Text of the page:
Published on: Apr 6, 2016

Turnover among the nation’s chief executive officers rose in March, as 101 CEO departures were announced, up 16 percent from 87 in February, according to a report released Wednesday by global outplacement consultancy Challenger, Gray & Christmas, Inc.

The March total was 6 percent higher than the same month a year ago, when announced CEO departures totaled 95. So far this year, 319 CEOs have left their posts, 7 percent more than the 299 CEOs who left during the same period last year, and 8.5 percent more than the last quarter of 2015.

First quarter CEO changes were led by government and non-profit organizations, which saw 61 exits, 20 of which occurred in March. These firms saw a 65 percent increase over the same period last year, when just 37 CEOs left their posts from this sector.

Financial firms followed with 36, while 34 hospital CEOs announced their departures. Companies in the computer industry recorded 26 CEO changes so far this year, while entertainment and leisure companies recorded 21.

Texas has seen the highest number of CEO departures so far this year with 39, a 69 percent increase from the 23 recorded by this time last year. California follows which recorded 29 CEO changes. Twenty CEOs have left Ohio-based companies, while 18 left firms headquartered in Illinois.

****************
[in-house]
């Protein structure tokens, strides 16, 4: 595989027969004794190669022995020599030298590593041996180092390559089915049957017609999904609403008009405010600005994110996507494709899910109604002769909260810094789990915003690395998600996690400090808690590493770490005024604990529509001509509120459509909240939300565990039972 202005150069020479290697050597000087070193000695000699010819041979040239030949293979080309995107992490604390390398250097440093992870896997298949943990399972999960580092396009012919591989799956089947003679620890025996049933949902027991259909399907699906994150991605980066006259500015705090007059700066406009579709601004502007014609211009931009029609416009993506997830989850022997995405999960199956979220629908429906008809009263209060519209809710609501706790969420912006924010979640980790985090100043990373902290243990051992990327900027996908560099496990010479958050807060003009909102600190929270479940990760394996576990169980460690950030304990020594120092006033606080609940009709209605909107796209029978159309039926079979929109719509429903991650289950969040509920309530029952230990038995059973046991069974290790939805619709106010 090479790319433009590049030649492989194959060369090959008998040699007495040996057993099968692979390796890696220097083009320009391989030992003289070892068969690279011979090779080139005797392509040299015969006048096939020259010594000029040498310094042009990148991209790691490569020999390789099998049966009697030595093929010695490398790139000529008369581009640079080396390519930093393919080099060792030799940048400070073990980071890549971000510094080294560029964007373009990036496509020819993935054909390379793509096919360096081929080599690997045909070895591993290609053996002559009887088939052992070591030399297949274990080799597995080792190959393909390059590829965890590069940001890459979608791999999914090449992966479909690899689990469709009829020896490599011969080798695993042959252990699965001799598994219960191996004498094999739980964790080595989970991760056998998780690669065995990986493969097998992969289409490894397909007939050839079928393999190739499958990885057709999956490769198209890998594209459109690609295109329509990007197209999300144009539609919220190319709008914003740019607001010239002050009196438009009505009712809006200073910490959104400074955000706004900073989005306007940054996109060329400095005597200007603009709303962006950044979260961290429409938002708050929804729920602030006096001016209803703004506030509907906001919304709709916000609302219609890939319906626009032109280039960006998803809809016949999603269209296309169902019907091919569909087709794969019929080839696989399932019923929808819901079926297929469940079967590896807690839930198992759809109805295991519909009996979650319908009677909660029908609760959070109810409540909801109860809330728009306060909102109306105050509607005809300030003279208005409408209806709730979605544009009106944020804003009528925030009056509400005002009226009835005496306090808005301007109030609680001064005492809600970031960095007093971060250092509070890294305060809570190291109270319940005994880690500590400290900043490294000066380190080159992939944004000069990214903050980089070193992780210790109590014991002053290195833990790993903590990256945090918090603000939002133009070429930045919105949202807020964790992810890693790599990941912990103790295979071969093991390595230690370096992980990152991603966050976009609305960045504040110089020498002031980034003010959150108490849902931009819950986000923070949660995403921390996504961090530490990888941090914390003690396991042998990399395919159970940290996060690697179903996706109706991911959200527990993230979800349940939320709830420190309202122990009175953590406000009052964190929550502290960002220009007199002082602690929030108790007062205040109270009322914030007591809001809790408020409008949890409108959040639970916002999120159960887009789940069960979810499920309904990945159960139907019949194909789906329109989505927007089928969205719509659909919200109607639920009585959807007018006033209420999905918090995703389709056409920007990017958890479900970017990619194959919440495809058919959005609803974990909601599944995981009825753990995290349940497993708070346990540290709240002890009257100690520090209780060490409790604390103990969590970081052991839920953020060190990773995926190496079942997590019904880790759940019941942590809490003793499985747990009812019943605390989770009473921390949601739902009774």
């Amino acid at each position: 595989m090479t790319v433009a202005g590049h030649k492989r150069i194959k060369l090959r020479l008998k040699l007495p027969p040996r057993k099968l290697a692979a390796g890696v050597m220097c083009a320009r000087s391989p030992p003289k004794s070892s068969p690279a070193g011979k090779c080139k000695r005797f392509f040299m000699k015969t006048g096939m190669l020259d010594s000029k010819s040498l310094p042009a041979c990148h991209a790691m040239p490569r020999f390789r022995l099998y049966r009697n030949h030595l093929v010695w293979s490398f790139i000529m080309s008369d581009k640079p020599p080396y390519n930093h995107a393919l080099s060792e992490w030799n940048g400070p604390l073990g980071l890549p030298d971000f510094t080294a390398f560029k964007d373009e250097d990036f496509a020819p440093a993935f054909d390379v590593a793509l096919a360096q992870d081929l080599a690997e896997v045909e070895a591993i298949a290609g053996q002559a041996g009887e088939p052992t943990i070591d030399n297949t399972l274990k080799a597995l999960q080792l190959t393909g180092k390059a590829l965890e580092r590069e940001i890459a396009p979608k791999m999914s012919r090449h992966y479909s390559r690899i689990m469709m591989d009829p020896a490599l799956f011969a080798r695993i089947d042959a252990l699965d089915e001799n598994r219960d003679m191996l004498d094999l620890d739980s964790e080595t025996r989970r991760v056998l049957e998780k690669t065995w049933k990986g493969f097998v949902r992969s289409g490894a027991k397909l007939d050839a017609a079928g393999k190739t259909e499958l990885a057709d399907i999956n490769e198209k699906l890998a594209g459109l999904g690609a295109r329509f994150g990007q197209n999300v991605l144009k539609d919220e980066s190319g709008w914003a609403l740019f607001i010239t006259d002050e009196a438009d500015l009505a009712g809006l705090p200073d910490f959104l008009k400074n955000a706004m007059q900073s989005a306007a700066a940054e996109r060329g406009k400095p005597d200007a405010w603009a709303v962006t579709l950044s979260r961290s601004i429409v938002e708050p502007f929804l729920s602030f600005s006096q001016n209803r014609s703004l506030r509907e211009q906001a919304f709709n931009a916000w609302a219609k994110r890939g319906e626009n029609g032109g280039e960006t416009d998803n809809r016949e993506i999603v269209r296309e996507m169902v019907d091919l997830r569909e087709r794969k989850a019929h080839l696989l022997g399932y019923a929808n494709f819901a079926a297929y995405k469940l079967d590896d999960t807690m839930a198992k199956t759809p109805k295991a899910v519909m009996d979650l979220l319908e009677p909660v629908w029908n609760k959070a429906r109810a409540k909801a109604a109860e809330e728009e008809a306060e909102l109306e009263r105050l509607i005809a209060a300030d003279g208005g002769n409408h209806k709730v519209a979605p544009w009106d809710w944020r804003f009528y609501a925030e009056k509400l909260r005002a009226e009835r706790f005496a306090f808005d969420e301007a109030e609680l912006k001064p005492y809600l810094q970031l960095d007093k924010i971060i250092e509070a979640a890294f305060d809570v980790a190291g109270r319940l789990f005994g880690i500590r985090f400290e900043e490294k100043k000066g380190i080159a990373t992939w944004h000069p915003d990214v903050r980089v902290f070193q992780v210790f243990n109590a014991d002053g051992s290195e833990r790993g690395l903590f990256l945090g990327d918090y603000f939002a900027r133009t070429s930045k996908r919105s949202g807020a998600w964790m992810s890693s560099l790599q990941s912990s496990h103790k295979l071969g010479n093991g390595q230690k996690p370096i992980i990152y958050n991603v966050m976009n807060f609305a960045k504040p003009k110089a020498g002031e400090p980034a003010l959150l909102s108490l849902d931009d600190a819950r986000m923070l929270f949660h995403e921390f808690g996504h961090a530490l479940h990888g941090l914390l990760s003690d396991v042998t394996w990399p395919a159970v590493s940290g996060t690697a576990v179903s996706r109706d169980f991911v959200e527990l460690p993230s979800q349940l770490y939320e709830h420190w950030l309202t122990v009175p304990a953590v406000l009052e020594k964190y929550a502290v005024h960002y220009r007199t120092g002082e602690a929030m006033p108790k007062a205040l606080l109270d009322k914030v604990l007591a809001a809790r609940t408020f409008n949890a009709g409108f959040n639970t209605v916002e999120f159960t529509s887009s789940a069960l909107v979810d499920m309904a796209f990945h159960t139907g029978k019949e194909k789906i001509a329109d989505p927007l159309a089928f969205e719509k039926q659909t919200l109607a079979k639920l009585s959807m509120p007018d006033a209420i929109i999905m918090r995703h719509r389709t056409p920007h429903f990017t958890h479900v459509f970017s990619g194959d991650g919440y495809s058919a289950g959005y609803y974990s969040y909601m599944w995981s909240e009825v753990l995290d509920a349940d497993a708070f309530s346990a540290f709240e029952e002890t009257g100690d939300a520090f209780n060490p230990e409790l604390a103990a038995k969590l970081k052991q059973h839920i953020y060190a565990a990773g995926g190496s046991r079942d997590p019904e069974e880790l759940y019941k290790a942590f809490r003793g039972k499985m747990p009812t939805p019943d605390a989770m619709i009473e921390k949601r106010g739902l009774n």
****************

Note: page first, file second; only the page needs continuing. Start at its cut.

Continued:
Retirement was the most oft-cited reason for departure with 95 CEOs using this explanation, 28 of whom offered this reason in March.

Meanwhile, 74 chief executives have “stepped down” into other positions within the company, typically as chairmen, board members, or other executive-level positions. Resignation follows as the next most-oft cited reason with 68 for the year; 23 found new positions in other companies; and 22 saw their interim services end.

Two CEOs left their posts amid scandal this year, including CEO of the BNP Paribas Open in Indian Wells Raymond Moore. He resigned after making inflammatory comments about women tennis players. Another 12 CEOs were ousted from their offices.

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Contact Colleen Madden Blumenfeld for more data or to set up an interview with SVP Andy Challenger.

Contact Challenger for Media Inquiries

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